Promised Land (United States, 2012)December 28, 2012
It's easy enough to label Promised Land as the "anti-fracking movie" because, ultimately, that's what it becomes. Before the overtly political, sloppy ending, however, there are some interesting dynamics at play here about how corporations operate and the post-Industrial Era battle between economic realities and environmental concerns. Unfortunately, much of what's good about Promised Land is easily forgotten as a result of the preachy, impossible-to-swallow final 15 minutes in which the protagonist is subjected to character assassination, the screenplay turns into a sermon, and narrative intelligence is discarded in favor of a message. It's as if the people behind Promised Land only agreed to make the movie if there was an unambiguous "policy statement" at the end, and that's what we're subjected to.
Before we arrive at the ending, however, Promised Land offers an evenhanded look at the issues associated with fracking. A process in which subterranean natural gas is released by the pulverization of shale, fracking is not new but it has gained increasing popularity as a result of the United States' increasing attempts to find oil alternatives. It has become a high profile issue in Pennsylvania and New York, where this movie takes place. In addition to providing an abundant supply of natural gas, fracking can also be a financial boon to those who lease their land (often farms) to the gas companies. There are, however, environmental concerns related to the possible contamination of water sources and the rendering of soil as unsuitable for planting. Promised Land overstates the likelihood of these negative consequences but, although isolated, they are real.
Promised Land follows the efforts of two Global Gas field operatives, Steve Butler (Matt Damon) and Sue Thomason (Frances McDormand), to secure leases on the properties in a rural community that has been identified as having significant shale deposits underground. The duo arrives with promises of good money in a time of economic hardship - as much as $2000 per acre plus a percentage of the eventual profits. Although the initial reaction to Steve and Sue's coming is positive, it turns less so when a local high school science teacher, Frank Yates (Hal Holbrook), speaks out against fracking during a community meeting. Shortly thereafter, environmental activist Dustin Noble (John Krasinski) arrives and begins charming the locals, including Alice (Rosemary DeWitt), a woman whose casual flirtation with Steve causes his heart to go pitter-patter. The bulk of the movie follows the moves and counter-moves by Steve and Dustin to win over a majority of the community before an all-important vote that will determine whether fracking is a "go" or "no go."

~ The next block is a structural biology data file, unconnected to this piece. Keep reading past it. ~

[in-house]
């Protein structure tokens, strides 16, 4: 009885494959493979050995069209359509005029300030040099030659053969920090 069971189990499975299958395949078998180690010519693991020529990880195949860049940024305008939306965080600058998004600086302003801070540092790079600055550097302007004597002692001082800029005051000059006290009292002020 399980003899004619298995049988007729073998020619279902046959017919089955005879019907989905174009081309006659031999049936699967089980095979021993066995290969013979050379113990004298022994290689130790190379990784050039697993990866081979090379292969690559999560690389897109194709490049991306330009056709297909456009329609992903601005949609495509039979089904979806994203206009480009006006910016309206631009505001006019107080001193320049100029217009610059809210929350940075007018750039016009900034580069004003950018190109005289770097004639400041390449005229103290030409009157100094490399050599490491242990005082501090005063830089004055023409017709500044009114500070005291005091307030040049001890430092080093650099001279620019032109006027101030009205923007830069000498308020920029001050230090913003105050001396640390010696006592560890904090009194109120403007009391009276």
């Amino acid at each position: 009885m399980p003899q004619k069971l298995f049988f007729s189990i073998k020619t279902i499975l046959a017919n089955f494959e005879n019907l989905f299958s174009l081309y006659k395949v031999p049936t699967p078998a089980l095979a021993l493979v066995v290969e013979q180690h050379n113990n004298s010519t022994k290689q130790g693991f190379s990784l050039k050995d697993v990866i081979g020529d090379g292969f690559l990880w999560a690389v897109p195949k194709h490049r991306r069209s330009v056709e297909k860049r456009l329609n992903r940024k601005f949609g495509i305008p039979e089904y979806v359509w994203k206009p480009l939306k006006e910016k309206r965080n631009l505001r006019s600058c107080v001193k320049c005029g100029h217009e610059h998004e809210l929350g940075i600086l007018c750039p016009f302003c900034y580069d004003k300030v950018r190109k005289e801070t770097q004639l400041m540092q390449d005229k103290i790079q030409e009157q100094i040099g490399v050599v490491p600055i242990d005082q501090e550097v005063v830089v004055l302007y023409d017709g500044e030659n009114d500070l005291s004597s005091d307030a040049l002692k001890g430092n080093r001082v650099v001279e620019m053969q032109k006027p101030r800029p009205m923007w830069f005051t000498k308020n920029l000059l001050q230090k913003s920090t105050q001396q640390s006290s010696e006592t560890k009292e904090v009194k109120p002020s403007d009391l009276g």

The movie is at its best when it focuses on the strategies employed by the Global representatives and Dustin in their attempts to win over the hearts and minds of the small-town people, whether it includes singing Springsteen, putting up posters, offering bribes, or arranging a country fair. Ultimately, Promised Land provides a glimpse into how far big corporations will go (Global is said to be valued at $9 billion) to get what they want, although one does have to question why such an important acquisition is left in the hands of two low-level operatives. (The screenplay, however, provides an answer of sorts.)
In an attempt to present something resembling a balanced approach to a hot-button issue, Matt Damon gives a compelling pro-fracking speech that hones in on a key question: what does it matter if the integrity of the water and soil remains in place if the bank forecloses on the property and the community collapses as a result of farm subsidies drying up? The real-world question is whether the undeniable economic benefits of fracking outweigh the potential ecological issues, and Promised Land at least attempts to address this, although the answer, provided via the cheap and poorly motivated climax, is too facile.
Matt Damon gives a nice, low-key portrayal, although his interpretation of Steve is too naïve and fumbling to coincide with the "boy wonder" reputation he is introduced as having. Frances McDormand's Sue is a better rounded individual: a pragmatic woman who views what she's doing as "just a job" and whose only true concern is providing for her son's education. John Krasinski exhibits the most charisma of the three leads and shows that, despite his reputation for comedic performances, he's at home in a dramatic role.
There are times when a film can survive a misstep even if it occurs at the end. That's not the case with Promised Land, where the misstep is so damaging that it undermines all that comes before it. The best one can say about the production is that it was made with the good intentions, but we all know how the saying goes about the road to hell and what it's paved with.
Promised Land (United States, 2012)
Theatrical Aspect Ratio: 1.85:1
Screenplay: John Krasinski & Matt Damon
Cinematography: Linus Sandgren
Music: Danny Elfman